A lot of people with diabetes struggle with peripheral edema, which is leg swelling caused by the retention of fluid. This swelling commonly occurs after a leg or foot injury, especially because people with diabetes have circulation problems that can prevent injuries from healing completely. Compression socks are specifically built to help reduce swelling in the leg by promoting better blood circulation from your feet to your heart. They do so by applying pressure at the ankle and then up the calf, keeping the blood moving and preventing fluid retention from occurring in the first place. Diabetics aren't the only people who can enjoy this benefit, though; people who spend all day standing on their feet or sitting at their desks can experience peripheral edema, which is why compression socks are so popular with nurses, doctors, and office workers. No matter what job you have, when you have a long day of work ahead of you, the last thing you need to worry about is soreness and swelling in your legs.Reduced Risk of Blood Clots
Diabetics are also at a higher risk for Deep Vein Thrombosis (DVT), which is basically a blood clot in a "deep vein"--most often in the leg. While people with DVT may experience pain or swelling, they also may not have any symptoms at all. DVT can lead to a long-term condition called post-thrombotic syndrome (PTS), which causes problems with mobility, but it can also cause a pulmonary embolism (PE), which is when a blood clot becomes trapped in one or more arteries of the lung. Pulmonary embolisms can be potentially fatal, so it's important to take as many preventative measures as possible. Wearing compression socks, and promoting proper blood flow, will prevent DVT by keeping the blood in your legs from becoming too thick and forming a clot that could flow to your heart or lungs.Reduced Numbness
Numbness in the extremities is another common symptom in people with diabetes; high blood sugar that remains uncontrolled over a long period of time can cause diabetic neuropathy, a type of nerve damage that's unique to people with diabetes. Though the exact way that blood sugar relates to nerve damage is unknown, it is possible that when blood sugar remains too high over an extended period of time, it can weaken the capillaries that supply nerves in the legs with oxygen and other nutrients. Compression socks can't fix the root of diabetic neuropathy since it's a condition ultimately dependent on a person's blood sugar levels, but compression socks can help you maintain feeling in your feet and toes thanks to the way they encourage proper blood circulation between your feet and heart.Reduced Skin Infections and Infected Wounds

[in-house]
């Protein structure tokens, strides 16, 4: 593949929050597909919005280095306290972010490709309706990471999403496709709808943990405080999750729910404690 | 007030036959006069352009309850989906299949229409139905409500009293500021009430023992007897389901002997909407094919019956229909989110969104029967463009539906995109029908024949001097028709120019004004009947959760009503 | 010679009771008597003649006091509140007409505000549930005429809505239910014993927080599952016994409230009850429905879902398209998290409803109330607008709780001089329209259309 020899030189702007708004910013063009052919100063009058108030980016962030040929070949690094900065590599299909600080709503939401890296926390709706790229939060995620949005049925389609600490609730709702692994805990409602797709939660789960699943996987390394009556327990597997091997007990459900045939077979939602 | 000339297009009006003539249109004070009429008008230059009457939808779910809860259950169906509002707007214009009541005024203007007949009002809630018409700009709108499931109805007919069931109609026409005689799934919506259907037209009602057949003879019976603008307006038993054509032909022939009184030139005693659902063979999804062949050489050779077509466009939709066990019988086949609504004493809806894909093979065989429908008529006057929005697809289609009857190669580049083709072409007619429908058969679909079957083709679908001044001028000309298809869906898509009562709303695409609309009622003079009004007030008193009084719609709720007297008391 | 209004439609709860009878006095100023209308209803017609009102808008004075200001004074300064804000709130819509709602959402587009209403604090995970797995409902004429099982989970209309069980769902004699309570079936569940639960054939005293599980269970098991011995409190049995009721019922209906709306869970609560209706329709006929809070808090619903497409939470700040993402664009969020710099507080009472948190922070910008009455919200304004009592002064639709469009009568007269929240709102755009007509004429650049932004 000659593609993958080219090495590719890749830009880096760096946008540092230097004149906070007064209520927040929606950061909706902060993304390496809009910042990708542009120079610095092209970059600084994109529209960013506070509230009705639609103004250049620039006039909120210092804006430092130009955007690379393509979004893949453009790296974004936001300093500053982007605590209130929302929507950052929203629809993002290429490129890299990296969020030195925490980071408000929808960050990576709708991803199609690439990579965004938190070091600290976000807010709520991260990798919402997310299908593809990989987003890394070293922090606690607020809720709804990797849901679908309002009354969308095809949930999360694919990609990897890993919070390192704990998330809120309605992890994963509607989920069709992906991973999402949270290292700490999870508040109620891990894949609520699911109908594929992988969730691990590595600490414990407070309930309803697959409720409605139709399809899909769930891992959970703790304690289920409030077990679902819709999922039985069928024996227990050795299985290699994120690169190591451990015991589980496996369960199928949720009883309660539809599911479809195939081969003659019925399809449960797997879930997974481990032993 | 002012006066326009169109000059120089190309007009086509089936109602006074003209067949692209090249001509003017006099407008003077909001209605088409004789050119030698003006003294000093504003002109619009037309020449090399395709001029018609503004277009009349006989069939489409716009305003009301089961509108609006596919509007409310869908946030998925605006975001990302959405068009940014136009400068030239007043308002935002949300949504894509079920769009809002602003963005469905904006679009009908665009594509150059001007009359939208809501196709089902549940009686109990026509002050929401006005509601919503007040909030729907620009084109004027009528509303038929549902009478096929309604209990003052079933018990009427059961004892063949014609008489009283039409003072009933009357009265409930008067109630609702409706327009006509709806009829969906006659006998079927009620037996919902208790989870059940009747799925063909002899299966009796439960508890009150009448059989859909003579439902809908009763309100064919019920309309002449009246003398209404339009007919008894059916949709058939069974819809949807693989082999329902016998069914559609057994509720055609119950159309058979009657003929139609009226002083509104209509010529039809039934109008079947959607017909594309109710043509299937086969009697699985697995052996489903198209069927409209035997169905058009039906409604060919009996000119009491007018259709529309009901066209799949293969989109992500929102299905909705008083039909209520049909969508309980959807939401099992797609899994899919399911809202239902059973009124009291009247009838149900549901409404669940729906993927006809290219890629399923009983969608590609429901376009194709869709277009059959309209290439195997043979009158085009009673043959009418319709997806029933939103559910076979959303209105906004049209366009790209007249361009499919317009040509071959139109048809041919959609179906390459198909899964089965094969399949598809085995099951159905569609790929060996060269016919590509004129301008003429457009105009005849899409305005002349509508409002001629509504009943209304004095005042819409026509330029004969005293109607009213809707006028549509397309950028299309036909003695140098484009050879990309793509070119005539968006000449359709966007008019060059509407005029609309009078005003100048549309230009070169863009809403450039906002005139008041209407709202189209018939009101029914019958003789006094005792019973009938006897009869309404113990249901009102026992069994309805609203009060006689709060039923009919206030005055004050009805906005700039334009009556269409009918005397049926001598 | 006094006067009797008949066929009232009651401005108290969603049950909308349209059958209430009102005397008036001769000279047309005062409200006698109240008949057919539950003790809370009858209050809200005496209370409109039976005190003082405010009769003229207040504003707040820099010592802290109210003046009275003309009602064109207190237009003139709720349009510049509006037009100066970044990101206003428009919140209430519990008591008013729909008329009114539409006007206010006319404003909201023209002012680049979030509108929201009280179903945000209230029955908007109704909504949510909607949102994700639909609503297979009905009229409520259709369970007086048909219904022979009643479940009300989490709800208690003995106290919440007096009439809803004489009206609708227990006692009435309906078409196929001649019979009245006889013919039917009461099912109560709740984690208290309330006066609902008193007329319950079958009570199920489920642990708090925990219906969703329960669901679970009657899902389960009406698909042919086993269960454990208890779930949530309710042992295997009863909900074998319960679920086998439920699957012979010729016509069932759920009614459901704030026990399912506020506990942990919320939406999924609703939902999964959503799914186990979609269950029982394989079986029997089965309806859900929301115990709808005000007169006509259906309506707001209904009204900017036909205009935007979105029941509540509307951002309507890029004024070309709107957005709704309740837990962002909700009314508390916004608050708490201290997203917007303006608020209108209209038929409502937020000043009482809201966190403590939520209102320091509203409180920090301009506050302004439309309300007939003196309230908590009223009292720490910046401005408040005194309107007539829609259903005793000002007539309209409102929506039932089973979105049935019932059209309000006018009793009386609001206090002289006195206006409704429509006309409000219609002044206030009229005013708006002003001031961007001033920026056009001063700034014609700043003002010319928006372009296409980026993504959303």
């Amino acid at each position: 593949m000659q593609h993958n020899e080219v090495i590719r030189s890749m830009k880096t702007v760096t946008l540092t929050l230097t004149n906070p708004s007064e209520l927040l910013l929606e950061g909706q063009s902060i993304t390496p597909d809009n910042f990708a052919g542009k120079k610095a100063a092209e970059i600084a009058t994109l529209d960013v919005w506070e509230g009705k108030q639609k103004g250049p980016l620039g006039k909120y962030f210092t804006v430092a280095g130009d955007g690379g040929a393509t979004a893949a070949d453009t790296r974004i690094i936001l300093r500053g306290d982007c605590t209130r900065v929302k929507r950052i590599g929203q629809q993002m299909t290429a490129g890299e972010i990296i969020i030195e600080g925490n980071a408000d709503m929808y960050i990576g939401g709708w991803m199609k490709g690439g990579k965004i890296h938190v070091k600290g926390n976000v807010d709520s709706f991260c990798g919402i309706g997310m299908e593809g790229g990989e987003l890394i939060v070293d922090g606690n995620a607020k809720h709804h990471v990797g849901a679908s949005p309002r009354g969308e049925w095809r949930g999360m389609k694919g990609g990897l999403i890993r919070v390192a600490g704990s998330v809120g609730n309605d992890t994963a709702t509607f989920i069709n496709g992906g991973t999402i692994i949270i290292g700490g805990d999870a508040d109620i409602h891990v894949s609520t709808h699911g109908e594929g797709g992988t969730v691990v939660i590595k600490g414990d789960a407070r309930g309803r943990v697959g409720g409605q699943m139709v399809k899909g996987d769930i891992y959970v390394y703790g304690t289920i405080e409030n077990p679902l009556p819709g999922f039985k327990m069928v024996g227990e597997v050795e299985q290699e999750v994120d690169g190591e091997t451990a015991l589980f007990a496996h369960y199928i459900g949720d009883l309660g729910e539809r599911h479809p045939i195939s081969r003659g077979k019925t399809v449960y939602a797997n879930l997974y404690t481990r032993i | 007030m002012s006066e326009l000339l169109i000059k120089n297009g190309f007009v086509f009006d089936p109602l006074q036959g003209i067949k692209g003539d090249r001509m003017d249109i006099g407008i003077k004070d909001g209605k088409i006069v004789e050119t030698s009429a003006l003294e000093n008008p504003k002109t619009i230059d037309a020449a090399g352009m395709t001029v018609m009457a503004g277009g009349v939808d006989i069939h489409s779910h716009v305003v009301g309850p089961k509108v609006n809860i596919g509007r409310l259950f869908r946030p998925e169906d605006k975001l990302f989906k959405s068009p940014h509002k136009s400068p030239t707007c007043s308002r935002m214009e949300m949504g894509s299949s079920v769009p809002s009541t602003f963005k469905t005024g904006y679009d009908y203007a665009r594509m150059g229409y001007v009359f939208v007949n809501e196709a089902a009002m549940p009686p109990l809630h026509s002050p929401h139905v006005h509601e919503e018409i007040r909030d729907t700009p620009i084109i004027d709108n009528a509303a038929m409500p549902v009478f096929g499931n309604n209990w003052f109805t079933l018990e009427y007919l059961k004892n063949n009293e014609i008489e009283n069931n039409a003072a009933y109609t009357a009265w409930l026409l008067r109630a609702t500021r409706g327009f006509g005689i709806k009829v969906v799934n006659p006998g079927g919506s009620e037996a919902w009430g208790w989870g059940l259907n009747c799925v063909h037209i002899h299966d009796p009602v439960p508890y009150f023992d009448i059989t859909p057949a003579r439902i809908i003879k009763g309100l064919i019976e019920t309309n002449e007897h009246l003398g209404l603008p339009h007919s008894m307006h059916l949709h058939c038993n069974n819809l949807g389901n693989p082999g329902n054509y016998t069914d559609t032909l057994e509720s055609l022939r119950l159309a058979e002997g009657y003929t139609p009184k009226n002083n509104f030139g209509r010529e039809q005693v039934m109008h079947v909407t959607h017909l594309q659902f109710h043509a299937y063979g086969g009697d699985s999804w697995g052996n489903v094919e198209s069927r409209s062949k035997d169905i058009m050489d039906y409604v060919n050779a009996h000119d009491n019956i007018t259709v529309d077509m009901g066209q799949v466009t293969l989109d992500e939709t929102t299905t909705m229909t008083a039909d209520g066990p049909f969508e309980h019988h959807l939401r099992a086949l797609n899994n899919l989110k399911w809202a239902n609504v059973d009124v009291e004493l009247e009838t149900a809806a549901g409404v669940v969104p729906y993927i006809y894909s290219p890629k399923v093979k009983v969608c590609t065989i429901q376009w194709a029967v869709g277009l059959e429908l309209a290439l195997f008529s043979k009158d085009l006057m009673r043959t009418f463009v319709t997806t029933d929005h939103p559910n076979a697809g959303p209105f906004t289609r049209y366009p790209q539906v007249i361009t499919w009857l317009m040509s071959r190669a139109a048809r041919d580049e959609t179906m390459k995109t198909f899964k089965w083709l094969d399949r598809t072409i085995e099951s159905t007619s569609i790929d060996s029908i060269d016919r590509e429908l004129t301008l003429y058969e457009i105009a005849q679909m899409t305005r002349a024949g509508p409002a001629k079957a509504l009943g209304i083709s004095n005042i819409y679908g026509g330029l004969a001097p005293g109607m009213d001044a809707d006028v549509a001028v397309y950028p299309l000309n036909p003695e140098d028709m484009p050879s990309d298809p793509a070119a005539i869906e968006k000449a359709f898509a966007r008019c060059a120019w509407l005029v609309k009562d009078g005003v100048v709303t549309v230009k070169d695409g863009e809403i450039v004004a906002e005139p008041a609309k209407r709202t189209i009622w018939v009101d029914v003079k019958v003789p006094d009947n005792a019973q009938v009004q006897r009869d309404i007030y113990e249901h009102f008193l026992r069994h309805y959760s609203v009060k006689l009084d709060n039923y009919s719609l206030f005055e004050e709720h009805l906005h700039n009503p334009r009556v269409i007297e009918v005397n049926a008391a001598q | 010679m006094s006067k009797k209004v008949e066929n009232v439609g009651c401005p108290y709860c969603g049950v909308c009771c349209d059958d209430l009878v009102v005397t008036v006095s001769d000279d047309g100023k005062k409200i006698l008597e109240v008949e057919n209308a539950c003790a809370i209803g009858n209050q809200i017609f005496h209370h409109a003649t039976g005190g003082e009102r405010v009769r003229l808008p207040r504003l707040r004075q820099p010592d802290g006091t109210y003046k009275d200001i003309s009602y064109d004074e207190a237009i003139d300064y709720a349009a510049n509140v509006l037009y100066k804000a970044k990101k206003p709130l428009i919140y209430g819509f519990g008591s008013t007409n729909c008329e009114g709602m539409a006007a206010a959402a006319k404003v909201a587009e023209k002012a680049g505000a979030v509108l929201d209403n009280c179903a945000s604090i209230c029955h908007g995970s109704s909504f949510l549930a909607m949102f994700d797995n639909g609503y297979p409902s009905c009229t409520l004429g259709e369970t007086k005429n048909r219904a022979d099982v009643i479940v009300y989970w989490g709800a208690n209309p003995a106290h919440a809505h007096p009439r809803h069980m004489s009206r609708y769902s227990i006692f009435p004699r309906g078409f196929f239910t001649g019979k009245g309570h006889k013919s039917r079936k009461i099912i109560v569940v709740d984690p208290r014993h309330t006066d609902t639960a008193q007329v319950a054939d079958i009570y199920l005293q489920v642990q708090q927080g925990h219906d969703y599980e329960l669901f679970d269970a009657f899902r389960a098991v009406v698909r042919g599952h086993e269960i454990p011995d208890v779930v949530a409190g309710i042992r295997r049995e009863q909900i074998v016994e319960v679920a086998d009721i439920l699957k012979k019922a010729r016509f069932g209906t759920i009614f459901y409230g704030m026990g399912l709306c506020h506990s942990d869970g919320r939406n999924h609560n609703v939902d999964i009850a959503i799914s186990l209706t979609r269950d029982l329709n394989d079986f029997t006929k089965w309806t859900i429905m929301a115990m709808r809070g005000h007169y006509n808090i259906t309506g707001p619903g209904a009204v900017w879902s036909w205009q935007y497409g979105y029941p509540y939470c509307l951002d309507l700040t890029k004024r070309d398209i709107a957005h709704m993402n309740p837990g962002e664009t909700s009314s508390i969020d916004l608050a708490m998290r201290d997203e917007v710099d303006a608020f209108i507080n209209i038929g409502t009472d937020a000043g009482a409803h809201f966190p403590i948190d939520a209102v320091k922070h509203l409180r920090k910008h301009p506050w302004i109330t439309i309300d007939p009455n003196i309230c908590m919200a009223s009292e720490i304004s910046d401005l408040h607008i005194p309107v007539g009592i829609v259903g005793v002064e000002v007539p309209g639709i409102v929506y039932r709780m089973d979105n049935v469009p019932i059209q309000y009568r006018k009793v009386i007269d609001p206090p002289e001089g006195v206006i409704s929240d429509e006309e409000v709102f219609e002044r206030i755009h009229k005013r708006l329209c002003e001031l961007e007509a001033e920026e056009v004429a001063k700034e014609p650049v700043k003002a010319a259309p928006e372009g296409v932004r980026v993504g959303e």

We've already discussed the way that neuropathy causes numbness in the diabetic's feet and legs. Because some diabetics experience numbness, it's harder for them to notice any scratches, cuts, or infections on the foot. One little cut that goes unnoticed can come into contact with all kinds of harmful bacterias and materials without the diabetic ever being the wiser, and the consistent, irritating rub of regular cotton material can cause infections to arise. Additionally, regular cotton socks absorb moisture and leave the wearer more at risk for bacterial infections whether there's already a cut or not. Knee High Compression socks, on the other hand, are made from a breathable, moisture-wicking material, so it does a lot of the work FOR you. Whether you decide to wear compression socks or not, though, if you have diabetes, it's important that you daily check your feet to make sure that you don't have any wounds that could become problematic.When Diabetics Should NOT Wear Compression Socks
If you've been diagnosed with any kind of arterial disease, you should not wear compression socks. While they help promote better blood flow in most people, they may actually hinder proper blood flow in people with arterial insufficiency. One of these artery-related conditions is peripheral artery disease (PAD). If you have PAD, you have narrowed blood vessels, and wearing compression socks could restrict blood flow instead of improving it. Like we mentioned at the beginning of the article: it's always better to be safe than sorry. If you have diabetes, talk to your doctor about compression socks before you buy a pair.
We hope this information has been helpful for you. Living with diabetes is tough, but you're tougher. Make an appointment with your healthcare professional to see what compression socks can do for you!